Editorials by Sangharakshita

 
 

Stars and Stupidity

This editorial first appeared in The Maha Bodhi, February 1962

Error, it has been said, is coaeval with truth. Certain wrong beliefs, being rooted in primitive emotions of desire and fear are, like weeds,extremely tenacious of existence, and however often cut down spring up and flourish again as soon as the agency which kept them in check is removed. Beliefs and practices which the Buddha, twenty-five centuries ago, exposed as harmful and irrational, still maintain a firm grip on the minds of millions of people in the very land sanctified by the dust of the Lord's feet and hallowed by His Teaching.

According to the Hindu system of Astrology (though not, it would seem, its Western and Far-Eastern counterparts) there is to be a conjunction of eight planets in the zodiacal signs of Cancer and Capricorn lasting for three days, from the 3rd to the 5th of this month. So inauspicious a conjunction, it is said, has not occurred since the time of the Mahabharata War, and global conflicts involving unprecedented loss of life, to say nothing of floods, fires and earthquakes all over the world, are therefore confidently predicted for these days by the star-gazing fraternity. How a particular conjunction of planets comes to exert so malefic an influence on the course of human life, or indeed any influence at all, none of them has so far deigned to explain: presumably it is sufficient that such things are written in some old book, or form an article of faith with somebody's grandmother. It also appears to be forgotten that the Mahabharata War, far from being of world significance, was a petty inter-tribal conflict, lasting for a few days only, that occurred in a remote corner of North-Western India and resulted in only a hundred or two casualties. Indeed, it seems to have been quite a leisurely affair, with intervals for long-winded and rather pointless philosophical debates.

 

Having assured us that we are threatened by imminent destruction, the astrologers are kind enough to indicate a possible means of escape - a true combination of Wisdom and Compassion. Yajnas and homas must be performed; clarified butter and other food-offerings must be burned in the sacred fire (it would be impious to give them to the hungry); the Vedas must be chanted; and, of course, as many brahmins as possible must be fed, clothed and given liberal cash donations. For the last month and more, reports of a frantic round of propitiatory rituals all over the country have appeared daily in the newspapers. Incredible as it sounds, tens of millions of rupees are being lavished on these superstitious outbursts of extravagance which benefit nobody except astrologers, priests, and other social parasites. Even the vehement criticism of the Prime Minister, Shri Nehru, who in the course of a speech at Ludhiana on January 21st remarked that those who conducted yajnas were lacking in intelligence, has been powerless to dam the flood of expenditure. From the peasant to the prince, the coolie to the Cabinet Minister, a large portion of the Hindu public, whether educated or uneducated, has temporarily reverted to the mentality of the Cowdung Age.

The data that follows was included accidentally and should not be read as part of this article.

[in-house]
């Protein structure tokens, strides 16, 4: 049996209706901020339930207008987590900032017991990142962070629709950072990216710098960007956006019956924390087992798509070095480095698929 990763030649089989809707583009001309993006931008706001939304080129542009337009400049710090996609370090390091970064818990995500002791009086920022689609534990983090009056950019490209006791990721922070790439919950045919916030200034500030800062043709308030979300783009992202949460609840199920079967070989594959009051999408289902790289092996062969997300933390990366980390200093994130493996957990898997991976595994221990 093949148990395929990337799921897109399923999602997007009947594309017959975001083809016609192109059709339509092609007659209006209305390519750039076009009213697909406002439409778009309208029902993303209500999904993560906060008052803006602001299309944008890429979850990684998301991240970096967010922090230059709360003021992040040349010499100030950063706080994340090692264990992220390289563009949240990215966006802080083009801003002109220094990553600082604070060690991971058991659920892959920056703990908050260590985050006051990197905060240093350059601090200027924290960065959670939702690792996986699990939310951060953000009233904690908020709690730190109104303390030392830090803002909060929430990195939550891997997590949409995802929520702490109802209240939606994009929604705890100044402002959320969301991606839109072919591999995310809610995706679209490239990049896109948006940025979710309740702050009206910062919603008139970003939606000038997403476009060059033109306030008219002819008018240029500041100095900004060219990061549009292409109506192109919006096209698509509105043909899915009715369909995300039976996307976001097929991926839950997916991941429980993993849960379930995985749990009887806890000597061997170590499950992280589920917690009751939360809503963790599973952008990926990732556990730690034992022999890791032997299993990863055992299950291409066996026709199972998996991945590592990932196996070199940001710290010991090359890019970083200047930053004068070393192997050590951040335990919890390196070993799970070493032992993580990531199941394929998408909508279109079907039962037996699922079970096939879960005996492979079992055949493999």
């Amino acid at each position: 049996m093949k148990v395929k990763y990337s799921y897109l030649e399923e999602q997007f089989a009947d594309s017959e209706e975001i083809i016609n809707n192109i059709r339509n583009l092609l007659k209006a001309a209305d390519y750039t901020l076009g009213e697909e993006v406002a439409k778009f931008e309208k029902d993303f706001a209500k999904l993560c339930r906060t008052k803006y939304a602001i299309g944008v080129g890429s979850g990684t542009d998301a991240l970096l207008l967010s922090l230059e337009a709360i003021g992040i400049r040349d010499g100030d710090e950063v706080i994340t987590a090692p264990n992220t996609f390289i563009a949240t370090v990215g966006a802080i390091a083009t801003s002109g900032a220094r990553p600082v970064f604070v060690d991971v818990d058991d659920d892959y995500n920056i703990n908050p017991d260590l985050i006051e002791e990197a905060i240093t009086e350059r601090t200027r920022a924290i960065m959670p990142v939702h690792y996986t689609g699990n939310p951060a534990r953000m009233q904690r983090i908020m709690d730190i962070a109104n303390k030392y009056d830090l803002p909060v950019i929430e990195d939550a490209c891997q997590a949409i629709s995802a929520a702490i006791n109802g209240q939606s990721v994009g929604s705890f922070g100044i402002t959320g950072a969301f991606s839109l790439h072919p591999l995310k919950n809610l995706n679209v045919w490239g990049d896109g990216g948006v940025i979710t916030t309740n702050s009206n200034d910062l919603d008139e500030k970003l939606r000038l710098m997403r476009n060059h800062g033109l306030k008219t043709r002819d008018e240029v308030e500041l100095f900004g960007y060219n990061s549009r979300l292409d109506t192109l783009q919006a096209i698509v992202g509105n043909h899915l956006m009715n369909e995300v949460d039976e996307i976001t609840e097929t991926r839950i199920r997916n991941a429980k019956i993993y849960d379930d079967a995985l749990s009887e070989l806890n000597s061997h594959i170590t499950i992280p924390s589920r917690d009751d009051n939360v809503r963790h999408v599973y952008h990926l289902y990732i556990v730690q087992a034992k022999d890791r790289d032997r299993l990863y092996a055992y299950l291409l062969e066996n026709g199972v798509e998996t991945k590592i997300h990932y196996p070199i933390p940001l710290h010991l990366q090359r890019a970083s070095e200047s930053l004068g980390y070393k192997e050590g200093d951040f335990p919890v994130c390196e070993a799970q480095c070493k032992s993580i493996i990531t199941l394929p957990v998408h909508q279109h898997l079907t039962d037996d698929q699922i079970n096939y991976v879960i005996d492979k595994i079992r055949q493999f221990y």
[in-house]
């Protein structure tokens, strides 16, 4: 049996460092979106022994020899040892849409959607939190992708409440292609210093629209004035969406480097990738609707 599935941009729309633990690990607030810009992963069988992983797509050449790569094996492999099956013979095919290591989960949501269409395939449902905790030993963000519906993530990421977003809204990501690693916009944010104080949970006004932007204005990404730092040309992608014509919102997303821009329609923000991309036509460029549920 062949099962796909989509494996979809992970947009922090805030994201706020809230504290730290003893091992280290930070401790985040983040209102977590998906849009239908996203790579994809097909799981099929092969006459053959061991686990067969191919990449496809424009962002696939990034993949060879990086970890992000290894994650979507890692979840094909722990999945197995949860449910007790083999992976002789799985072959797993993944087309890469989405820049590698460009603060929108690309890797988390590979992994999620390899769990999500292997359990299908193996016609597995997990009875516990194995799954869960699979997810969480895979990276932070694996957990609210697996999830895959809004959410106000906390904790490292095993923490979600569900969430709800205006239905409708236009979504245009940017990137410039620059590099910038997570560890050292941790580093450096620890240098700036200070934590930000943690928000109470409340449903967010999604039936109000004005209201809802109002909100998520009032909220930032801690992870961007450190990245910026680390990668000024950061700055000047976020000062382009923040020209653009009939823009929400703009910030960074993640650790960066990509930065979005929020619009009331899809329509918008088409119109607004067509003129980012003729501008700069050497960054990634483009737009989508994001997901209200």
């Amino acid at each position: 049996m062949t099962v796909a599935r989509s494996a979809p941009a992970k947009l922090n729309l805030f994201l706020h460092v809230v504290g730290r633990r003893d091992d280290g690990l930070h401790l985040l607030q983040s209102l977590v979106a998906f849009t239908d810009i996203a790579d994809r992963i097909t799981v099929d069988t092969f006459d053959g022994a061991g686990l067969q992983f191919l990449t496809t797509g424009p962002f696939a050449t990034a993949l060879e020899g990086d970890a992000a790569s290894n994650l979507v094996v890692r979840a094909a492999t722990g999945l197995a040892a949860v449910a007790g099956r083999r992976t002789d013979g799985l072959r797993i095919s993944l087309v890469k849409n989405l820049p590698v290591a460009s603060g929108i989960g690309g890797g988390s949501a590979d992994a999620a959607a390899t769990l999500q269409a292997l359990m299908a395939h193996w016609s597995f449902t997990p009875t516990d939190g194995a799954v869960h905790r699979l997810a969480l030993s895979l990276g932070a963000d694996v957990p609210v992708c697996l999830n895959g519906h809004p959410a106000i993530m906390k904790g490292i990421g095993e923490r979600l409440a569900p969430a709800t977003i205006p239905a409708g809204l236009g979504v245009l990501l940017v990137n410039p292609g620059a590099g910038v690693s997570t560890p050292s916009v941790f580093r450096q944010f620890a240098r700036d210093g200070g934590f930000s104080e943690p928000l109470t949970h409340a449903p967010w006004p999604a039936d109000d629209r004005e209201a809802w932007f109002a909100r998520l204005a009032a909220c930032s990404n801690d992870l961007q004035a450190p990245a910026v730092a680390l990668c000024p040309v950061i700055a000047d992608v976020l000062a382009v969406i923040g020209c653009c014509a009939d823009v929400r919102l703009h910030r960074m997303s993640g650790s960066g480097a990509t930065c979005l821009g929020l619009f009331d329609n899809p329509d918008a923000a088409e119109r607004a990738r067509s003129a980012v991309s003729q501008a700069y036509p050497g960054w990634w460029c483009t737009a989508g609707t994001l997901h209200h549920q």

Yet despite the extraordinary expenditure on yajnas and homas the fear of impending doom persists. Thousands of people have returned to their native places in order to die with their families. Others, afraid of being crushed beneath falling masonry, are camping out in the open air. Railway bookings have dropped by more than 60 per cent. Taxi drivers have annouced that they refuse to ply on the fatal days, and even train and plane services, it seems, will be suspended. One is reminded of Dhammapada verses 188-89: 'Many people, tormented by fear, resort for refuge to hills, woods, groves, trees and shrines. This refuge is not secure; this is not supreme. Resorting to such a refuge one is not released from all sorrow'.

Amidst the general hubbub, the few saner voices, like that of the Prime Minister, are barely audible. The Indian Buddhist community has, of course, remained unaffected by the rising tide of popular hysteria. Elsewhere, in at least one place, astrologers and sadhus who by way of levying a voluntary contribution to the yajnas, had deprived some illiterate women of their gold ornaments, were roughly handled. Cartoonists and columnists, for once provided with a really good target for ridicule, are making merry at the expense of the credulous public. Cases are even reported of brahmins being threatened with a beating if the catastrophes fail to take place as predicted.

Apart from the undesirability of any resort to violence, it is no use trimming the twigs and leaving the root intact. It is not so much Astrology and its kindred 'low and lying arts', as the Buddha called them, together with the whole racket of commercial ritualism, that needs to be exposed and destroyed as the system which makes such aberrations possible. The events of this month prove, if further proof were needed, that India still stands in need of a religion which is not incompatible with intelligence; it still needs Buddhism. 'He who seeks refuge in the Buddha, in the Dharma and the Sangha, he who sees with right knowledge the four Noble Truths, namely, Suffering, the Cause of Suffering, the Cessation of Suffering and the Noble Eightfold Path which leads to the Cessation of Suffering, - this indeed is the refuge secure; this is the refuge supreme. Seeking such refuge one is released from all suffering.' (Dhammapada verses 190-92). But how many people, one wonders, rising above desire and fear, will have the strength of mind to throw off the shackles of age-old superstitions and take refuge in the Teaching of Enlightenment?